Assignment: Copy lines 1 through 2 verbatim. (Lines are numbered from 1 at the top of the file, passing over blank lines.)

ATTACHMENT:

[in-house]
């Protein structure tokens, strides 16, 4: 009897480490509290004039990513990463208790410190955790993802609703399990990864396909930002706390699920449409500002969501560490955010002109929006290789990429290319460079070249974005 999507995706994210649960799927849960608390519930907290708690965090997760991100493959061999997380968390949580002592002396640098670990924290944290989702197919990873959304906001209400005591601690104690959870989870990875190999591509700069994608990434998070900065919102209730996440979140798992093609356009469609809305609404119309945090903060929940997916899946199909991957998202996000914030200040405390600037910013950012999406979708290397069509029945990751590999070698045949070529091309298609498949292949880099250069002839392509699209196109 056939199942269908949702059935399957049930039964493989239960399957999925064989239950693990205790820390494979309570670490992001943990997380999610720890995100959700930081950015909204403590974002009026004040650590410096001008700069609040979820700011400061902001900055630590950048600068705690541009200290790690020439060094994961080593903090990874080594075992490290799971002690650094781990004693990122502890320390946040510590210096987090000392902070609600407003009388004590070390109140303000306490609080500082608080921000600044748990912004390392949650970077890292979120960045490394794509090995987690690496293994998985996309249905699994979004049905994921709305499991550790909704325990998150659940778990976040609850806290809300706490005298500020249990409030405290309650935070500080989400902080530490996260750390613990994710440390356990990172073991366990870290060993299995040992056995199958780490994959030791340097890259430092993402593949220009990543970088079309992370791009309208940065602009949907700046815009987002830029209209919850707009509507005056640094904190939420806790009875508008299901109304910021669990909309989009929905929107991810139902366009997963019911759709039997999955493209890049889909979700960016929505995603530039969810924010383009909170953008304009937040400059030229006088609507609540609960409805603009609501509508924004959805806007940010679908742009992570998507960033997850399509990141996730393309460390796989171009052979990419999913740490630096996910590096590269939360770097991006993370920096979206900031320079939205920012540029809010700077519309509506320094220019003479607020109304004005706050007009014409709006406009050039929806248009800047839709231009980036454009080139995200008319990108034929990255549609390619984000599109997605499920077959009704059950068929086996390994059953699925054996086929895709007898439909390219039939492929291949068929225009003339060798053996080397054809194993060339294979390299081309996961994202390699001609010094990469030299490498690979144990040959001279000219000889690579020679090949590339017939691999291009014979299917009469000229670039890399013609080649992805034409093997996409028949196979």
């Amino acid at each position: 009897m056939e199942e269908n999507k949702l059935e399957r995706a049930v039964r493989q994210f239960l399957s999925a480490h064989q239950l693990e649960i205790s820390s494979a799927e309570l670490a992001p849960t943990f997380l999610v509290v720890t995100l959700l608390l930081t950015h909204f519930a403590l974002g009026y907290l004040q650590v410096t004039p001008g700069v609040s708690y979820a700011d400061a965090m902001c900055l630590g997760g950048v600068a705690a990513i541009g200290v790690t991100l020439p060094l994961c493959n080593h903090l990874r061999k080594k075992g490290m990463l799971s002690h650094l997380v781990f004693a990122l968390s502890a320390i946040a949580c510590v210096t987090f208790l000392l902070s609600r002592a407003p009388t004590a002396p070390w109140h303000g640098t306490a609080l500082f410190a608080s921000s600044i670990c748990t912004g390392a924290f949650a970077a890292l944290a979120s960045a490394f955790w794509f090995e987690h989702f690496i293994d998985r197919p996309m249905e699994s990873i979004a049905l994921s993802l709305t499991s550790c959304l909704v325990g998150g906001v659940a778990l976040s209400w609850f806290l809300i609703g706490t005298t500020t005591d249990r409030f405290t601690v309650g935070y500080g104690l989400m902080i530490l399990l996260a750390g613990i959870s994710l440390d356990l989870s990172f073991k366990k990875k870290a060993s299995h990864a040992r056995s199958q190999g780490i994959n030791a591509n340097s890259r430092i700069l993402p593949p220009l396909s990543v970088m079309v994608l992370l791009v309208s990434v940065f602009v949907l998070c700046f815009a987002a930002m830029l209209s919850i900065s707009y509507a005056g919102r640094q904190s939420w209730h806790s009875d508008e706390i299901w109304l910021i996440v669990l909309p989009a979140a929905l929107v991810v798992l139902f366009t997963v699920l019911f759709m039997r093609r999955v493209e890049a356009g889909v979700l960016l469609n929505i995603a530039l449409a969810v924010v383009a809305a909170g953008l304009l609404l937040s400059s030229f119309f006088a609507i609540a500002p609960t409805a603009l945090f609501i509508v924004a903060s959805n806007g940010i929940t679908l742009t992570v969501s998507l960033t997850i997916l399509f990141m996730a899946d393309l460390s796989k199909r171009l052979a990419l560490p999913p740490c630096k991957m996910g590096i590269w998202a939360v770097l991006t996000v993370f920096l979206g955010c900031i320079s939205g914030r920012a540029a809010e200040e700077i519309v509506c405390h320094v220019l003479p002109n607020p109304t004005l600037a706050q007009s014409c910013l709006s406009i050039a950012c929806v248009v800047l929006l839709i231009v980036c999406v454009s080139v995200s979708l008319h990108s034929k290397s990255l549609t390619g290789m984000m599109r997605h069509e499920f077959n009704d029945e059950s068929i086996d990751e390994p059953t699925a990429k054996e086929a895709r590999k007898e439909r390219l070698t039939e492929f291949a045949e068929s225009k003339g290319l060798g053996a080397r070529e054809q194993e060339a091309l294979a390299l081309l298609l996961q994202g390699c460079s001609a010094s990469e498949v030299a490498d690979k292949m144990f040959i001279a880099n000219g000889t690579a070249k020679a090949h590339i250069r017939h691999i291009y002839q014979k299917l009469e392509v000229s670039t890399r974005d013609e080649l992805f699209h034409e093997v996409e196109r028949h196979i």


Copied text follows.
[in-house]
């Protein structure tokens, strides 16, 4: 009897480490509290004039990513990463208790410190955790993802609703399990990864396909930002706390699920449409500002969501560490955010002109929006290789990429290319460079070249974005 999507995706994210649960799927849960608390519930907290708690965090997760991100493959061999997380968390949580002592002396640098670990924290944290989702197919990873959304906001209400005591601690104690959870989870990875190999591509700069994608990434998070900065919102209730996440979140798992093609356009469609809305609404119309945090903060929940997916899946199909991957998202996000914030200040405390600037910013950012999406979708290397069509029945990751590999070698045949070529091309298609498949292949880099250069002839392509699209196109 056939199942269908949702059935399957049930039964493989239960399957999925064989239950693990205790820390494979309570670490992001943990997380999610720890995100959700930081950015909204403590974002009026004040650590410096001008700069609040979820700011400061902001900055630590950048600068705690541009200290790690020439060094994961080593903090990874080594075992490290799971002690650094781990004693990122502890320390946040510590210096987090000392902070609600407003009388004590070390109140303000306490609080500082608080921000600044748990912004390392949650970077890292979120960045490394794509090995987690690496293994998985996309249905699994979004049905994921709305499991550790909704325990998150659940778990976040609850806290809300706490005298500020249990409030405290309650935070500080989400902080530490996260750390613990994710440390356990990172073991366990870290060993299995040992056995199958780490994959030791340097890259430092993402593949220009990543970088079309992370791009309208940065602009949907700046815009987002830029209209919850707009509507005056640094904190939420806790009875508008299901109304910021669990909309989009929905929107991810139902366009997963019911759709039997999955493209890049889909979700960016929505995603530039969810924010383009909170953008304009937040400059030229006088609507609540609960409805603009609501509508924004959805806007940010679908742009992570998507960033997850399509990141996730393309460390796989171009052979990419999913740490630096996910590096590269939360770097991006993370920096979206900031320079939205920012540029809010700077519309509506320094220019003479607020109304004005706050007009014409709006406009050039929806248009800047839709231009980036454009080139995200008319990108034929990255549609390619984000599109997605499920077959009704059950068929086996390994059953699925054996086929895709007898439909390219039939492929291949068929225009003339060798053996080397054809194993060339294979390299081309996961994202390699001609010094990469030299490498690979144990040959001279000219000889690579020679090949590339017939691999291009014979299917009469000229670039890399013609080649992805034409093997996409028949196979």